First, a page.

Here, things get a little… creepy. Goliath sees the clone as an abomination and wants to destroy it, but Elisa convinces him that its not Thailog’s fault he was created, so there’s no point in harming him. So far, so good. Then Elisa starts to mention that since Thailog is made from Goliath’s DNA, essentially, Thailog is Goliath’s son. This… is a stretch. Yet, I’d be okay with this if the show meant this in a thematic way. And it kinda does. But suddenly, Goliath actually begins to feel that way. And so does Xanatos! This becomes crystal clear after Thailog escapes and captures all four of them – Goliath, Elisa, Severus, and Xanatos – outing himself as the master mind of this entire plan in order to nab 20 million dollars off Xanatos himself. The dialogue starts to skew strangely towards familial talk, particularly between Thailog, Goliath, and Xanatos, and it’s a bit terrifying, in a nonsensical way. It’s one thing to struggle and see a clone as a living, breathing being and not some meaningless copy. It’s a whole ‘nother thing to connect to it as your spawn.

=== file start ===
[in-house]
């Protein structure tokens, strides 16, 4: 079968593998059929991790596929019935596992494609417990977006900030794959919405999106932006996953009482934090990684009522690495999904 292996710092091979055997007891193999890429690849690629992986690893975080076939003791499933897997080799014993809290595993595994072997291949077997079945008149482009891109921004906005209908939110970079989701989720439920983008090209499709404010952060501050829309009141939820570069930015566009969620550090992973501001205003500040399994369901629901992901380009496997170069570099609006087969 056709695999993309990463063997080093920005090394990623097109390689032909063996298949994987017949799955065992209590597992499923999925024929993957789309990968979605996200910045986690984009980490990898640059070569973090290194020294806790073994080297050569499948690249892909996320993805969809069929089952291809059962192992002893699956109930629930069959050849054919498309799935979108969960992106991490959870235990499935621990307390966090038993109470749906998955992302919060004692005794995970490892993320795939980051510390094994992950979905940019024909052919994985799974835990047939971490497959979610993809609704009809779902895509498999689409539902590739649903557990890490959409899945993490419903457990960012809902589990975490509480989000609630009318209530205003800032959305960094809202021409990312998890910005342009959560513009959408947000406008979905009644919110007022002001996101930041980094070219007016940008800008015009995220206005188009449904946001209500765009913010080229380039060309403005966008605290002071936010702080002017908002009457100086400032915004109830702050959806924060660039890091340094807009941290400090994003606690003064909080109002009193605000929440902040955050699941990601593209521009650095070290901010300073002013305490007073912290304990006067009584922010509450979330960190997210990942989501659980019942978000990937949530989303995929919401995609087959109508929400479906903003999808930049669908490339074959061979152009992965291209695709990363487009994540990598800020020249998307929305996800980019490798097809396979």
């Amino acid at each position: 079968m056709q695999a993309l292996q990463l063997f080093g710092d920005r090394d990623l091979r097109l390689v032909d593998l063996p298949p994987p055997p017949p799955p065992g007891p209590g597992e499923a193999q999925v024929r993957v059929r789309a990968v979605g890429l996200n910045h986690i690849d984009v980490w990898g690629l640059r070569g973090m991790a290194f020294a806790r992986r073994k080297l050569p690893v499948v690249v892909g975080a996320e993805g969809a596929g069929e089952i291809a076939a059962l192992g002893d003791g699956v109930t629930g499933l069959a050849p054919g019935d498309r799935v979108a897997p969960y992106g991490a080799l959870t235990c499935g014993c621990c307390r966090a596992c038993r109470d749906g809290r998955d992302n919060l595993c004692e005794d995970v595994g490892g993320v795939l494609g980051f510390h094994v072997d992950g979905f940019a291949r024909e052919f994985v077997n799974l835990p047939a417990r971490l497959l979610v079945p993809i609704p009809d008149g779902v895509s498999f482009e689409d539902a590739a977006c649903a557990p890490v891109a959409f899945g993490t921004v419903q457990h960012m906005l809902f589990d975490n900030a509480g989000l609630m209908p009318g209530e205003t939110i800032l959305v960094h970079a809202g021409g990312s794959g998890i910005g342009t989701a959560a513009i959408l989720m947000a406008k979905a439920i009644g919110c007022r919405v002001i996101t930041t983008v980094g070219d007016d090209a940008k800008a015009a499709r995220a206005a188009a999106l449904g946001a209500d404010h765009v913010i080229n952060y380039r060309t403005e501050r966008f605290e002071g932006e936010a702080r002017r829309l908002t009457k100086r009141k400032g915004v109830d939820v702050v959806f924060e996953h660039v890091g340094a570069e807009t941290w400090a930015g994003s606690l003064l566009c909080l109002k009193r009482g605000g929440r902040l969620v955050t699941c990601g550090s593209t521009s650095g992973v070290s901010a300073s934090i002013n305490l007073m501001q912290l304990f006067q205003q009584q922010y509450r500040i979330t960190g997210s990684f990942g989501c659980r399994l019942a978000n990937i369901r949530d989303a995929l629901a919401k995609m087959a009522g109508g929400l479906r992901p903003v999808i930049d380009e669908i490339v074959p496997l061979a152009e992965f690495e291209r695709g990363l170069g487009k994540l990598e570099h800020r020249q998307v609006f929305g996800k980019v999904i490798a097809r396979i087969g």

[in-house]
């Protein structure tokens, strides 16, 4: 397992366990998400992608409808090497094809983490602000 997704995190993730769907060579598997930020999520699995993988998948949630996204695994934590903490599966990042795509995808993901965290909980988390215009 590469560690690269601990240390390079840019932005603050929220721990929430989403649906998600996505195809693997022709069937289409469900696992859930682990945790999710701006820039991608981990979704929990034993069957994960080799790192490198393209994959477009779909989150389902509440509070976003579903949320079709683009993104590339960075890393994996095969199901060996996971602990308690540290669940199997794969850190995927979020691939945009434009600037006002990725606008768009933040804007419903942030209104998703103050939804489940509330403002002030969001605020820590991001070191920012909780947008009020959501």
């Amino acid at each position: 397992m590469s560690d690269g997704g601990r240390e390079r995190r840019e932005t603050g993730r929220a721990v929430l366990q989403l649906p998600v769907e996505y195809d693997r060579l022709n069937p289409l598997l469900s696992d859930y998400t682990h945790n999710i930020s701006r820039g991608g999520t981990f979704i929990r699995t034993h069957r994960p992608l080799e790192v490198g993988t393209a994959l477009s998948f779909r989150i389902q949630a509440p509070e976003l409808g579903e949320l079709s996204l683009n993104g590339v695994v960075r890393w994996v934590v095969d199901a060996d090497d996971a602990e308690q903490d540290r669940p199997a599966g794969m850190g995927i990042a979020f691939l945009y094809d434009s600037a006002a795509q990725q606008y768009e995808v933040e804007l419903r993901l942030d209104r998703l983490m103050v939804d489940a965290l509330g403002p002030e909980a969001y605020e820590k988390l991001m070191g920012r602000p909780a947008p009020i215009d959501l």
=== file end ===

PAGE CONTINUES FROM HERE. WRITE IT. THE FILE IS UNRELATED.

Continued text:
So, yeah, Thailog has the strength and speed as Goliath, with the massive intelligence of Xanatos, which makes him one arrogant son of a bitch, and I immediately like him. Hell, when Severus asks him how he plans to spend the money – you know, being a giant gargoyle an all – Thailog scoffs. He’ll think of something later. (Nice deflection, writers.) Anyway, Thailog plans to blow up the rig, which seems stupidly wasteful, but the group escapes. Goliath and Thailog fight a bit, the rig erupts in flames, Goliath desperately calls for Thailog among the flames, Thailog goes after the money instead, entire rig explodes. Everyone survives except Thailog, and everyone feels bad, because they all believed Thailog was a misunderstood teenager created from Goliath’s and Xanatos’ sperm, and not just science gone crazy. Suuuuuuure.
Fret not, though, because if he really had Xanatos’ brain, then Thailog had a contingency plan, and most certainly would have escaped the flames. Which means Thailog is out there, alive and well. (Therefore, the blowing up of the rig is not stupidly wasteful.) “I have created a monster,” Xanatos says in the end. Is that guilt I hear in his voice? The last few episodes have been interesting in this regard, seeing more and more of Xanatos open up in his own subdued kind of way. Would be great to see more of this in the future.